We make the sphere of faction bigger so that we don’t have that zero-sum game where if Democrats win, then somehow my ability to live according to my core values diminishes; or if Republicans win, the Democrats’ ability to live according to their core values diminishes. And so that’s sort of this core vision of pluralism.
Read the whole thing.
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Justin P. McBrayer and Sarah Roberts-Cady: Centering Students in the Diversity Statement Debate
Is it possible to improve and save the much-maligned “diversity statements” that many universities require from incoming hires? At Inside Higher Education, two Fort Lewis College professors detail their vision of how such statements can still serve a purpose in determining who can best help institutions achieve their educational goals.
This breadth of student diversity means that we need to hire faculty and staff who know that a one-size-fits-all approach is unlikely to serve our most vulnerable students. Instead, we want professors who will meet our students where they are. We want employees who are aware of the barriers our students face and have an empirically grounded set of strategies for reducing those barriers and meeting their needs. In short, we want faculty and staff who are equipped to support a demographically, neurologically and culturally diverse student body.
Given that need, what should we ask job candidates applying for academic positions? Whether hiring committees are requesting a diversity statement or not, it is important that these committees ask for and evaluate relevant information. Job candidates already submit cover letters for jobs, and they can use those letters to explain how they are qualified to serve students well. That’s what our institution, Fort Lewis College, does, and it’s been a great way to find faculty who are well prepared to serve our unique student body.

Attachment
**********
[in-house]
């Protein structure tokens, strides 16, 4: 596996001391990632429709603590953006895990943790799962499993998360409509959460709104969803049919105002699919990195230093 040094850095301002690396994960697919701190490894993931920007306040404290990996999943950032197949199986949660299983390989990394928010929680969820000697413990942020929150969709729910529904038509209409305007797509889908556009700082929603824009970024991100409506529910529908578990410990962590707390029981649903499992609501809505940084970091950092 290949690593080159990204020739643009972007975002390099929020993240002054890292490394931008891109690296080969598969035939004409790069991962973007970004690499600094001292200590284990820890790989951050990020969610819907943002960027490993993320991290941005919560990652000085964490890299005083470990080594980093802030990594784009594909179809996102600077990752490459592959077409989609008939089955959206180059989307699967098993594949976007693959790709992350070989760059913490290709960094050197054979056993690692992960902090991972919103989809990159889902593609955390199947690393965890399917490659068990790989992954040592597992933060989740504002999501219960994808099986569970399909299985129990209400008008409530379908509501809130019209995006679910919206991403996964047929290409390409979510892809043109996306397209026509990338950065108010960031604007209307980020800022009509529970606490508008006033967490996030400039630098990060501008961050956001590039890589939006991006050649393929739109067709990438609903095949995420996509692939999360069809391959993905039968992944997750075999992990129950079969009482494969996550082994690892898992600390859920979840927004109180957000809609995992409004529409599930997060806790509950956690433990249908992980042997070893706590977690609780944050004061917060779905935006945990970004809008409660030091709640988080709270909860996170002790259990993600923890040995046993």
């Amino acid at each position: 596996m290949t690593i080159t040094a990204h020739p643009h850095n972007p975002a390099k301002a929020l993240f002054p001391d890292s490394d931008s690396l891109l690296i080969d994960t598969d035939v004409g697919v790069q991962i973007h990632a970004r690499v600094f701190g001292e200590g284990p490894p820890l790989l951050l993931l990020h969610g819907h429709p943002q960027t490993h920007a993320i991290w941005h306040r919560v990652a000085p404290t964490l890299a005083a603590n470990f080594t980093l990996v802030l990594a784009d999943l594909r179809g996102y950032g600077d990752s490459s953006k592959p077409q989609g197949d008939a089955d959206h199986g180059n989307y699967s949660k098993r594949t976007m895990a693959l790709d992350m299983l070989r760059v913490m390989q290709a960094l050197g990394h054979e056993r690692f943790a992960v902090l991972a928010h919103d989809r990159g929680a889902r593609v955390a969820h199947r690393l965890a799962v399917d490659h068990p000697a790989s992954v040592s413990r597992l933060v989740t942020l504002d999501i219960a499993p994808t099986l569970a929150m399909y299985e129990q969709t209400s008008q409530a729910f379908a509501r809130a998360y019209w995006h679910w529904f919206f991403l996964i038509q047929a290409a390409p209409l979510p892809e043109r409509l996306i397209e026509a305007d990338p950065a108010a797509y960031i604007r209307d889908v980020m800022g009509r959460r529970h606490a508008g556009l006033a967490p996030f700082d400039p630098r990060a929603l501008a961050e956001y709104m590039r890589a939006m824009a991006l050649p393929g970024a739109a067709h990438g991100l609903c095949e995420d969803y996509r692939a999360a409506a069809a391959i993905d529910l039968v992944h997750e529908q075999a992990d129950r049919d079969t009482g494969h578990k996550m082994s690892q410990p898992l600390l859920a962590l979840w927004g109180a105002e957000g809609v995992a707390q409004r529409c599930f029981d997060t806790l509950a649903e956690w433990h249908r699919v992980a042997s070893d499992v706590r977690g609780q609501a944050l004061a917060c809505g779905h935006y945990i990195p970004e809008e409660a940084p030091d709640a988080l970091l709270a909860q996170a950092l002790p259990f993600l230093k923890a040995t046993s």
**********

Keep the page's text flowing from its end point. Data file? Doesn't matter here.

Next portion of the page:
At least in the context of academic positions, a good application or diversity statement will (a) demonstrate awareness of the problems/challenges students face, (b) demonstrate knowledge of the empirical research for effective solutions to those problems and (c) provide examples of the applicant’s experience or willingness to implement that knowledge.
[W]e want employees who have a clear grasp on the various barriers to success that today’s students face. While it’s obviously too much to expect applicants to know about all possible hurdles to student success, they should have a pretty good sense of specific challenges students face in their own discipline (e.g., women in engineering) or challenges faced by specific populations served at the institution to which they are applying (e.g., an historically Black college). And while understanding of general trends and specific challenges in an institution are important, there should also be a recognition of the ways race, gender and other factors interact, creating different challenges for different students.
Read it all.
Note, via Substack: “Twitter has unexpectedly restricted access to embedding tweets in Substack posts. Our team is working to resolve this issue as soon as possible.” This issue has required screenshots of tweets in today’s round-up and an abbreviated Around Twitter today.
Via the Foundation for Individual Rights & Expression, lightning strikes twice:
Conor Friedersdorf has been doggedly trying to get advocates of DEI (diversity, equity and inclusion) to provides examples of a DEI bureaucracy that has produced positive results, and his latest attempt has again come up short with respondents more inclined to question his motives instead:
And finally, self-referential, but important nonetheless: